The ongoing drama between Kaspersky Lab and the U.S. government received some much-needed sunlight last week as the antivirus vendor finally uttered two very important words: Equation Group.
Kaspersky issued a statement describing how it came to possess Equation Group malware, which was a response to recent news reports claiming the vendor had National Security Agency (NSA) cyberweapons on its network in 2015. Both the government and the antivirus vendor have quietly tip-toed around Equation Group since the Kaspersky controversy began rolling earlier this year. And it’s easy to see why – the government doesn’t want to officially acknowledge that the NSA is in the business of creating and using malware, and Kaspersky likely didn’t want to highlight a sore spot for the U.S. government that could further inflame the situation (after all, Kaspersky was the first to blow the lid off Equation Group with its 2015 report).
But Kaspersky was backed into a corner with mounting political pressure and government-wide bans on its products. The company played one of its last remaining cards: it came clean and offered a somewhat plausible explanation why it had possession of Equation Group malware.
In short, Kaspersky’s statement claims that in 2014 its antivirus software scanned a system and detected a simple backdoor in a product-key generator for a pirated version of Microsoft Office (this system is presumed to belong to the NSA contractor/employee that reportedly took cyberweapons home and installed them on a personal computer). The antivirus program also detected a 7-Zip archive of “previously unknown” malware, which the antivirus program via Kaspersky Security Network (KSN) relayed to the company for further analysis.
The statement offers some answers to lingering questions on the matter, but it also produces new questions and concerns for Kaspersky and the U.S. government. Here are some important ones:
- “As a routine procedure, Kaspersky Lab has been informing the relevant U.S. Government institutions about active APT infections in the USA,” the statement reads. This assumes that after detecting and analyzing the 7-Zip archive of new Equation Group malware, the company alerted the U.S. government. But that statement is just left hanging there, and Kaspersky never explicitly states it contacted the relevant authorities about the malware. Did it? If Kaspersky did, then why not spell it out in no uncertain terms? If it didn’t, could that be a source of contention between the vendor and U.S. government?
- After analyzing the Equation Group malware, Kaspersky researchers notified CEO Eugene Kaspersky. “Following a request from the CEO, the archive was deleted from all our systems,” the statement read. This suggests that Kaspersky did not, in fact, contact the U.S. government about its findings. So why did the company delete the files? It could be, as some have speculated, that the archive had files with classified markings on them. But Kaspersky throws cold water on the media reports of “NSA classified data” being on its servers and states no such incident took place. If it is true, then why did it take extensive analysis from Kaspersky researchers to find those markings?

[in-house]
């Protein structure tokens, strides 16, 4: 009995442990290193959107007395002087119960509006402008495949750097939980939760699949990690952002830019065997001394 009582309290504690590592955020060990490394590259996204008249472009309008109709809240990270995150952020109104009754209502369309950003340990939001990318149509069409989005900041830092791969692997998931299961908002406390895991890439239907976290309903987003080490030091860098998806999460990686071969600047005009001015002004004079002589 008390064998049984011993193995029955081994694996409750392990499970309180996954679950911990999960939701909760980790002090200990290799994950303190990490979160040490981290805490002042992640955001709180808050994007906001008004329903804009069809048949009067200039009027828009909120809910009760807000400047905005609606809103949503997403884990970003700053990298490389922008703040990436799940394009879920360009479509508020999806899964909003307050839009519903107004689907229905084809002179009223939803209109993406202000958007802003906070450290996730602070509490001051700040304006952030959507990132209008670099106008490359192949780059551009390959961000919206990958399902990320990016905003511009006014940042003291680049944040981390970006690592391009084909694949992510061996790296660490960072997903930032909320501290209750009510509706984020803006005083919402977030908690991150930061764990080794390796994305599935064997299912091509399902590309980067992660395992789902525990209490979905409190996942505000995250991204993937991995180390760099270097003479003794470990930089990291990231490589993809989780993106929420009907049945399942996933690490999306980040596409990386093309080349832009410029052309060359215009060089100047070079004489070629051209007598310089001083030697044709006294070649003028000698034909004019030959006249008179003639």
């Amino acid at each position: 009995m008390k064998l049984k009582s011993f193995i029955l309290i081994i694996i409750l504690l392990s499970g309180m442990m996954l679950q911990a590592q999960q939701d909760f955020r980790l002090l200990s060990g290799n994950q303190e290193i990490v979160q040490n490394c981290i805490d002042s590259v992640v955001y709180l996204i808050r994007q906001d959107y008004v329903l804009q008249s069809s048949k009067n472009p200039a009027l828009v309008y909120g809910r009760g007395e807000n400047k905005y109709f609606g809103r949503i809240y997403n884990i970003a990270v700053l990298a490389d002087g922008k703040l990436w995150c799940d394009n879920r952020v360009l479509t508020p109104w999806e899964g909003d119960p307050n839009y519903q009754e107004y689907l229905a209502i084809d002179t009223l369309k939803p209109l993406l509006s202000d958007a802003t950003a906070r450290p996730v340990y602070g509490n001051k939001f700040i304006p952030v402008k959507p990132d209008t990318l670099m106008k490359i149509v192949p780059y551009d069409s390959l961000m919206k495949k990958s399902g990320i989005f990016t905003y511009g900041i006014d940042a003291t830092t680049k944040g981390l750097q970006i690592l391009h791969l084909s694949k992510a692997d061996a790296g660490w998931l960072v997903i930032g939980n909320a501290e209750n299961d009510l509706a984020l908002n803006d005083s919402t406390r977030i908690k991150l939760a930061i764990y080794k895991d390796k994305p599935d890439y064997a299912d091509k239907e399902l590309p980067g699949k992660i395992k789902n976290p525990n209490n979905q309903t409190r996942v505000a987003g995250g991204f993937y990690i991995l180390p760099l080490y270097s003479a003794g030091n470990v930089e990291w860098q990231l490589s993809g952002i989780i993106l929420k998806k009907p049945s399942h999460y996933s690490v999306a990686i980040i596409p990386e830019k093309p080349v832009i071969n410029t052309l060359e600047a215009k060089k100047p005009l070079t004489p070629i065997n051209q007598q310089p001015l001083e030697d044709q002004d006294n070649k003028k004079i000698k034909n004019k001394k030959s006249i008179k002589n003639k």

- Kaspersky said it detected other instances of the Equation Group malware on systems in the “same IP range” as the original system. These detections were made after Kaspersky published its Equation Group report in February of 2015; according to the statement, the company believes these systems, which had KSN enabled, were set up as honeypots. However, Kaspersky doesn’t explain why it believes they were honeypots, and why they were set up. But this point suggests the U.S. government, or at least individuals within the NSA, knew the Equation Group malware had been exposed and uploaded to Kaspersky. That would contradict earlier news reports claiming the U.S. didn’t know about exposure of NSA cyberweapons until 2016.
- Kaspersky wrote “No other third-party intrusions, besides Duqu 2.0, were detected” on its networks. This is presumably a response to the aforementioned media reports, which claimed that Israeli intelligence officers (who reportedly hacked into Kaspersky’s network) observed Russian hackers on the company’s network abusing antivirus scans to search for U.S. government data. But it doesn’t confront the allegation in The Wall Street Journal report that Kaspersky willingly let state-sponsored threat actors into its environment and was actively working with Russian government. It also dances around the question of who was behind the Duqu 2.0 attack.
Kaspersky’s statement on the Equation Group malware is quite detailed, offering names for malicious code samples and files and specifics about the system on which the malware was first detected. But the statement also skips over important details and key questions in the ongoing Kaspersky controversy. If the company and the government continue to withhold vital information that could clear up this mess, both will look increasingly bad as this drags on.